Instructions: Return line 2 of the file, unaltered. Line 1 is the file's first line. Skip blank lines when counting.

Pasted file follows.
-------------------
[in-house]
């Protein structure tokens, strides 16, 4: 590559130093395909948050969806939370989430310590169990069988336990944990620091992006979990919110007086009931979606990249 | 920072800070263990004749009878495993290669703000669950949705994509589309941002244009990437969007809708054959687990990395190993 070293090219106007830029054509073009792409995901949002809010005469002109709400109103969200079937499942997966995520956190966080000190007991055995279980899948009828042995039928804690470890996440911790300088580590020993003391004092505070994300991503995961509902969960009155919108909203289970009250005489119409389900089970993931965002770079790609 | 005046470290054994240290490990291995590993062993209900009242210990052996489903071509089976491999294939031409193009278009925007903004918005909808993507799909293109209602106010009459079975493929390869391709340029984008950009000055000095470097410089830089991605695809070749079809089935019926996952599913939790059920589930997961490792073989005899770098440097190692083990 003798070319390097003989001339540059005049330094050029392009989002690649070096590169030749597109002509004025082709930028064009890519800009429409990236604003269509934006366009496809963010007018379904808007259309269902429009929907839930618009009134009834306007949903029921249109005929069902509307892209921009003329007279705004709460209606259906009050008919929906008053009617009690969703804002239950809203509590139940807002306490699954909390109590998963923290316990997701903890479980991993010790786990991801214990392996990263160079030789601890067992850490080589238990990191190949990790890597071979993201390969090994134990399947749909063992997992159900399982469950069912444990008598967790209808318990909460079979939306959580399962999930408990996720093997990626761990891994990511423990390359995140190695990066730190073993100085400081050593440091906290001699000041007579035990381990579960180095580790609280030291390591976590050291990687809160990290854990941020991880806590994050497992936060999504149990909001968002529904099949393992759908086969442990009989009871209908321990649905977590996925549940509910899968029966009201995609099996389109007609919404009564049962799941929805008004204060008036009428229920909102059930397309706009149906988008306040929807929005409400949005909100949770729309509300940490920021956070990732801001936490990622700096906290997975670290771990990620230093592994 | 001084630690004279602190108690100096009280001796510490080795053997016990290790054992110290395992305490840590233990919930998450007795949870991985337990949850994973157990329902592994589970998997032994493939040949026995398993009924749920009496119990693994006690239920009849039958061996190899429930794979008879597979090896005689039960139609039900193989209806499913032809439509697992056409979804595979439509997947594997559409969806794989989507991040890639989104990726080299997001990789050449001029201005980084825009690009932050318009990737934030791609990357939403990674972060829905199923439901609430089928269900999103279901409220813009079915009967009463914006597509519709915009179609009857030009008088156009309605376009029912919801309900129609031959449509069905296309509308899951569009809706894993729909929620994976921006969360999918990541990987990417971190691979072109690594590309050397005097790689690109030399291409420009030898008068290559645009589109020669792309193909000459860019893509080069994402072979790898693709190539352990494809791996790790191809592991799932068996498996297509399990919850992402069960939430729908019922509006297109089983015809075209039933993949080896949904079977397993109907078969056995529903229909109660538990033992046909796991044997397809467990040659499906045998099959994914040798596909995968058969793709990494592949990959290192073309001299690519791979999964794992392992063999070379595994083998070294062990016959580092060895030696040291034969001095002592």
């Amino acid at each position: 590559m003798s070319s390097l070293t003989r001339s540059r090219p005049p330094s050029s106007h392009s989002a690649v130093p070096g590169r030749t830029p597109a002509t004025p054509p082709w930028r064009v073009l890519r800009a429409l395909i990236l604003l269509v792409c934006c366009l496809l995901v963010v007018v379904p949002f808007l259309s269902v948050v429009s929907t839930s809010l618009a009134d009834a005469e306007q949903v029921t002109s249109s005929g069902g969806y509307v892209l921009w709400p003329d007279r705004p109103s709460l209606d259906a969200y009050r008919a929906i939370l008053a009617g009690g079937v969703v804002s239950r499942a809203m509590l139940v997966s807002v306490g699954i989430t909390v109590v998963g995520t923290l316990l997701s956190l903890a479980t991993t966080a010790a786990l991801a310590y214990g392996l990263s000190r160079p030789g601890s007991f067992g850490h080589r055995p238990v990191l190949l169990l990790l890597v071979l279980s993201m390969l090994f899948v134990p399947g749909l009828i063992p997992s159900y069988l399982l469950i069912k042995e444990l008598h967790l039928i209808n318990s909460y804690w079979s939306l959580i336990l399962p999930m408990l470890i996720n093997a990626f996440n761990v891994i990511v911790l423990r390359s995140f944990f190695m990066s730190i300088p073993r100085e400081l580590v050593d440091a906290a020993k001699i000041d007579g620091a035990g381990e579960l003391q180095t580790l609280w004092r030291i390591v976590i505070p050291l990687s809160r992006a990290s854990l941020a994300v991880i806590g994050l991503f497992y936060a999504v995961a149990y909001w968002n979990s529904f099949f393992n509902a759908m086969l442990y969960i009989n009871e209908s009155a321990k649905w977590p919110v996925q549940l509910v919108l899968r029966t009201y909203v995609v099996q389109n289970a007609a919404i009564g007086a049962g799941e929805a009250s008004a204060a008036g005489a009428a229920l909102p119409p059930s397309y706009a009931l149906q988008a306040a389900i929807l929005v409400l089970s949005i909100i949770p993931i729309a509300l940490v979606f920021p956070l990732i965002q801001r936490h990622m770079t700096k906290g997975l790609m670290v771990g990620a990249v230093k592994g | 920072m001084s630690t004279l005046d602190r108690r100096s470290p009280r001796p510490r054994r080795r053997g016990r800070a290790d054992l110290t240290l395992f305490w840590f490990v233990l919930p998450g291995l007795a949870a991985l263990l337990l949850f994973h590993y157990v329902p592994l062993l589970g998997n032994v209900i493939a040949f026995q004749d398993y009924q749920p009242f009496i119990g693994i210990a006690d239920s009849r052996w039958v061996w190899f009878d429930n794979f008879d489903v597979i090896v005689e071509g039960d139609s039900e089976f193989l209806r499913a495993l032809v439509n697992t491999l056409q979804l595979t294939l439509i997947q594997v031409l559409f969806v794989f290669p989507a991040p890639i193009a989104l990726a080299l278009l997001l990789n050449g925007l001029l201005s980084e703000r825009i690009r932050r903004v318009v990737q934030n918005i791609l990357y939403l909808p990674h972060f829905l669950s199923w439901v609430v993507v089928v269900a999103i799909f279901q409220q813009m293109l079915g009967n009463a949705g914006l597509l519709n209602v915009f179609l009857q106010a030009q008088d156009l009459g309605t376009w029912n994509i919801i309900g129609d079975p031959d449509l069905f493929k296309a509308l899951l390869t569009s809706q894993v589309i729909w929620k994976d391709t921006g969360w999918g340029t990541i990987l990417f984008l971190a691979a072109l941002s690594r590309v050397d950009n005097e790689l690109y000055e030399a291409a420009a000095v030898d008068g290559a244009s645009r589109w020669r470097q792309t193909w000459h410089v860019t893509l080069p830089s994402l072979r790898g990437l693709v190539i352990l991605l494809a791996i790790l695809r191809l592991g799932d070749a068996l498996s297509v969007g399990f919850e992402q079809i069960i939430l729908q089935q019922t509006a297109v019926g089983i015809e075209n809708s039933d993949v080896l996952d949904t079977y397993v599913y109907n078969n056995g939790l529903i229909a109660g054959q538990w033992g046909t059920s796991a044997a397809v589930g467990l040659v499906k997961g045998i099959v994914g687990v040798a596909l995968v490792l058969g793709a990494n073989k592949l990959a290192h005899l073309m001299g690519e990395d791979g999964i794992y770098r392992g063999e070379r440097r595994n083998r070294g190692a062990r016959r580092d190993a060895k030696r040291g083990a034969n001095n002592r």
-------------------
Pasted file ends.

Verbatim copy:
């Protein structure tokens, strides 16, 4: 590559130093395909948050969806939370989430310590169990069988336990944990620091992006979990919110007086009931979606990249 | 920072800070263990004749009878495993290669703000669950949705994509589309941002244009990437969007809708054959687990990395190993 070293090219106007830029054509073009792409995901949002809010005469002109709400109103969200079937499942997966995520956190966080000190007991055995279980899948009828042995039928804690470890996440911790300088580590020993003391004092505070994300991503995961509902969960009155919108909203289970009250005489119409389900089970993931965002770079790609 | 005046470290054994240290490990291995590993062993209900009242210990052996489903071509089976491999294939031409193009278009925007903004918005909808993507799909293109209602106010009459079975493929390869391709340029984008950009000055000095470097410089830089991605695809070749079809089935019926996952599913939790059920589930997961490792073989005899770098440097190692083990 003798070319390097003989001339540059005049330094050029392009989002690649070096590169030749597109002509004025082709930028064009890519800009429409990236604003269509934006366009496809963010007018379904808007259309269902429009929907839930618009009134009834306007949903029921249109005929069902509307892209921009003329007279705004709460209606259906009050008919929906008053009617009690969703804002239950809203509590139940807002306490699954909390109590998963923290316990997701903890479980991993010790786990991801214990392996990263160079030789601890067992850490080589238990990191190949990790890597071979993201390969090994134990399947749909063992997992159900399982469950069912444990008598967790209808318990909460079979939306959580399962999930408990996720093997990626761990891994990511423990390359995140190695990066730190073993100085400081050593440091906290001699000041007579035990381990579960180095580790609280030291390591976590050291990687809160990290854990941020991880806590994050497992936060999504149990909001968002529904099949393992759908086969442990009989009871209908321990649905977590996925549940509910899968029966009201995609099996389109007609919404009564049962799941929805008004204060008036009428229920909102059930397309706009149906988008306040929807929005409400949005909100949770729309509300940490920021956070990732801001936490990622700096906290997975670290771990990620230093592994 | 001084630690004279602190108690100096009280001796510490080795053997016990290790054992110290395992305490840590233990919930998450007795949870991985337990949850994973157990329902592994589970998997032994493939040949026995398993009924749920009496119990693994006690239920009849039958061996190899429930794979008879597979090896005689039960139609039900193989209806499913032809439509697992056409979804595979439509997947594997559409969806794989989507991040890639989104990726080299997001990789050449001029201005980084825009690009932050318009990737934030791609990357939403990674972060829905199923439901609430089928269900999103279901409220813009079915009967009463914006597509519709915009179609009857030009008088156009309605376009029912919801309900129609031959449509069905296309509308899951569009809706894993729909929620994976921006969360999918990541990987990417971190691979072109690594590309050397005097790689690109030399291409420009030898008068290559645009589109020669792309193909000459860019893509080069994402072979790898693709190539352990494809791996790790191809592991799932068996498996297509399990919850992402069960939430729908019922509006297109089983015809075209039933993949080896949904079977397993109907078969056995529903229909109660538990033992046909796991044997397809467990040659499906045998099959994914040798596909995968058969793709990494592949990959290192073309001299690519791979999964794992392992063999070379595994083998070294062990016959580092060895030696040291034969001095002592």